I remember thinking at the time that this was a foretaste of Christmases to come: we would find a way to blend our traditions together. Our children would grow up with a set of Ameridansk or Danerican Christmas traditions uniquely their own.
Our first Christmas in Denmark followed the Danish model, and I went along with it merrily because I wanted to experience at least one unadulterated ordinary Danish Christmas. Herself and I had been married that summer: I was now bound by marriage to Danish culture.
It did end up being entirely Danish, but hardly ordinary.
Herself had come home from work a little early one afternoon a week or so before Christmas and announced that she was taking me to Tivoli for dinner. I’d never been to Tivoli at Christmastime, and she said it was an experience she wanted me to have. She took me to the traditional Christmas buffet at Promenaden, where we ate pork roast and duck and red cabbage and glazed potatoes and sipped wine while overlooking the splendor of Tivoli’s Christmas illumination. After the meal she slid a little gift across the table to me.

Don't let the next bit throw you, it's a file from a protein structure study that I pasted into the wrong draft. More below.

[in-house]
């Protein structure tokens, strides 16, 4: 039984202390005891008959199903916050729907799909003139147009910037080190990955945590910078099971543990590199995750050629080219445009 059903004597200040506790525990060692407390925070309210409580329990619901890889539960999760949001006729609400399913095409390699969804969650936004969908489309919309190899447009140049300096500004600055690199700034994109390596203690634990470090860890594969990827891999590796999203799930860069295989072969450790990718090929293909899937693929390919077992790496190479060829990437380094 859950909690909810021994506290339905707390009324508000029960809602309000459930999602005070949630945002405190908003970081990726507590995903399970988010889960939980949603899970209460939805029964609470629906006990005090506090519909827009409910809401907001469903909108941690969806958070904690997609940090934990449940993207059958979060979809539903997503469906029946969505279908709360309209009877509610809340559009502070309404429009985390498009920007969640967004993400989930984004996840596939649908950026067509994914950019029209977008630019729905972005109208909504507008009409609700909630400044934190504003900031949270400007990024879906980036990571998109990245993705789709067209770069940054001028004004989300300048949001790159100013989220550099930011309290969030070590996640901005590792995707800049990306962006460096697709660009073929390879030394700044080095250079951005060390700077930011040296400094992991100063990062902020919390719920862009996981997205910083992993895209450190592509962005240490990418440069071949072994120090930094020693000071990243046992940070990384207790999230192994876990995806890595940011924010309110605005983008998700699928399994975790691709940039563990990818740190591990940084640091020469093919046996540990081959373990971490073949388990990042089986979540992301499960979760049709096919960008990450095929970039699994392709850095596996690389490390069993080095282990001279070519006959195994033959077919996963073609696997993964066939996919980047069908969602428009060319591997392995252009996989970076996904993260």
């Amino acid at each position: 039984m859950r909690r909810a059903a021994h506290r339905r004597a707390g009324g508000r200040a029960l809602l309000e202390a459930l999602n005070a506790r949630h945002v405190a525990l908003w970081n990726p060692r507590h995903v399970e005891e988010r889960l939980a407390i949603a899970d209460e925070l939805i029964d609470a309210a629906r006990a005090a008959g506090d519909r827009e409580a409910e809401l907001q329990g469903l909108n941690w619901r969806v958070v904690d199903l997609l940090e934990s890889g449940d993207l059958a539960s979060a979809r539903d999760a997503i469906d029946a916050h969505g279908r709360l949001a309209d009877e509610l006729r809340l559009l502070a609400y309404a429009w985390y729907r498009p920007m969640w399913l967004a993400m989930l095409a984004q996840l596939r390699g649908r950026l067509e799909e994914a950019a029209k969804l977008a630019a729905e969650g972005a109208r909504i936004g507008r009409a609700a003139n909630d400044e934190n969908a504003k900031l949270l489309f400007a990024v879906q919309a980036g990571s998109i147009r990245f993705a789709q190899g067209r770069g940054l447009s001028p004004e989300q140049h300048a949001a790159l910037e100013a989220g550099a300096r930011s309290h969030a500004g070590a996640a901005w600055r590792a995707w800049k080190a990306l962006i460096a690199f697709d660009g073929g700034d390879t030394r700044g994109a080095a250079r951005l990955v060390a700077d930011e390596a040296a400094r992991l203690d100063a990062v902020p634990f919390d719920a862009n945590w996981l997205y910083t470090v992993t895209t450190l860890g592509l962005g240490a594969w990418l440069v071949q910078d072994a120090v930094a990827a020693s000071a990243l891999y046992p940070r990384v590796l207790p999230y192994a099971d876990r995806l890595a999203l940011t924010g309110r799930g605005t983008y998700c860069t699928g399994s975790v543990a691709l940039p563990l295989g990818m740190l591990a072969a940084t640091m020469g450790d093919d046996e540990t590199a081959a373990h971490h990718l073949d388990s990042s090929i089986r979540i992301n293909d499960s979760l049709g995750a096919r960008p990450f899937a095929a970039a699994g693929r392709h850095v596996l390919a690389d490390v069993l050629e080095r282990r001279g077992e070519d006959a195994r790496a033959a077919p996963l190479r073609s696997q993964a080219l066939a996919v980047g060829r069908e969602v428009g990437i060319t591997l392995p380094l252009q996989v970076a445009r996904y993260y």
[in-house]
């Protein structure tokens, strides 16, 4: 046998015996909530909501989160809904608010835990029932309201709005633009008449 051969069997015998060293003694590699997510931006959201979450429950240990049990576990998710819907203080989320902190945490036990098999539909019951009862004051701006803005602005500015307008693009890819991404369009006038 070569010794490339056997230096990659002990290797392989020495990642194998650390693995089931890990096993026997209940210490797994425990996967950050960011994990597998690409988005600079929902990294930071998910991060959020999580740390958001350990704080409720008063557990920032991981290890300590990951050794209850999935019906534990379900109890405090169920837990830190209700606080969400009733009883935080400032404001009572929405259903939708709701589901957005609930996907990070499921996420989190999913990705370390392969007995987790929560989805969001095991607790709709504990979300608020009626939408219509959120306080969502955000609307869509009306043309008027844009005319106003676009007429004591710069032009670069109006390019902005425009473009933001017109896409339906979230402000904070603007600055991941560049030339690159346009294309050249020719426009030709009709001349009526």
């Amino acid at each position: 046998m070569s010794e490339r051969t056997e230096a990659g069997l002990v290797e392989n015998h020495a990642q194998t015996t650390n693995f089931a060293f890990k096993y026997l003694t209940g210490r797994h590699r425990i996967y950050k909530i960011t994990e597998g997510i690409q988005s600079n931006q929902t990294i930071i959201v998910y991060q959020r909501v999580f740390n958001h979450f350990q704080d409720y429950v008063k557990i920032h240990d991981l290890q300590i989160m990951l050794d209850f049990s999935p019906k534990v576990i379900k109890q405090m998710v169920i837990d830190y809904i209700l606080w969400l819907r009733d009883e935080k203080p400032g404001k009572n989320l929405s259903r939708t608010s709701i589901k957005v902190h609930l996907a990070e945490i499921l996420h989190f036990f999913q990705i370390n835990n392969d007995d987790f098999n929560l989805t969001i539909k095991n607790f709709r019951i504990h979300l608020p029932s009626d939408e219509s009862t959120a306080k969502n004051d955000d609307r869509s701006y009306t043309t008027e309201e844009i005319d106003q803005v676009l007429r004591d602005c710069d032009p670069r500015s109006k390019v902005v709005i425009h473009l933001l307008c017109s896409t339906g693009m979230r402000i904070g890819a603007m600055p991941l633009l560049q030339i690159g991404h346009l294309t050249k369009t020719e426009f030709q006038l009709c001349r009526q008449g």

I was annoyed.
“You didn’t say we were going to do gifts,” I protested. “I could have brought one for you, I feel bad now.”
“Open it,” she commanded. I obeyed.
It was a thermometer.
“A thermometer?” I asked.
“Look again,” she said.
I looked again: it wasn’t a thermometer, but I was damned if I knew what it was or why I should be happy to have received it.
I was baffled—until suddenly I wasn’t. Something clicked and I realized that it was a home pregnancy test and there were lines on it.
A quick glance at Herself’s face spared me the trouble of asking what the lines meant. I was floored. I wish I had said something clever or romantic or touching, but all I managed to say was, with a lot of excitement and a little too much volume:
“Are you shitting me? There’s a baby in here?”
All my other memories of my first Danish Christmas are therefore less about Christmas than the magical excitement of my pending fatherhood. It was still too early to announce, so we went through the holiday biting our tongues and just bursting with the urge to tell everyone that this greatest thing in the world had finally happened for us. (We’d been trying for years.)
Eldest was born that summer, so the next Christmas was our first as parents.
I no longer have the sequence straight in my head, and am too lazy to do the digging around required to get it all right, but the next few Christmases were either Danish or American, but never a blend. Either we were in Denmark following Herself’s traditions, or in America following mine.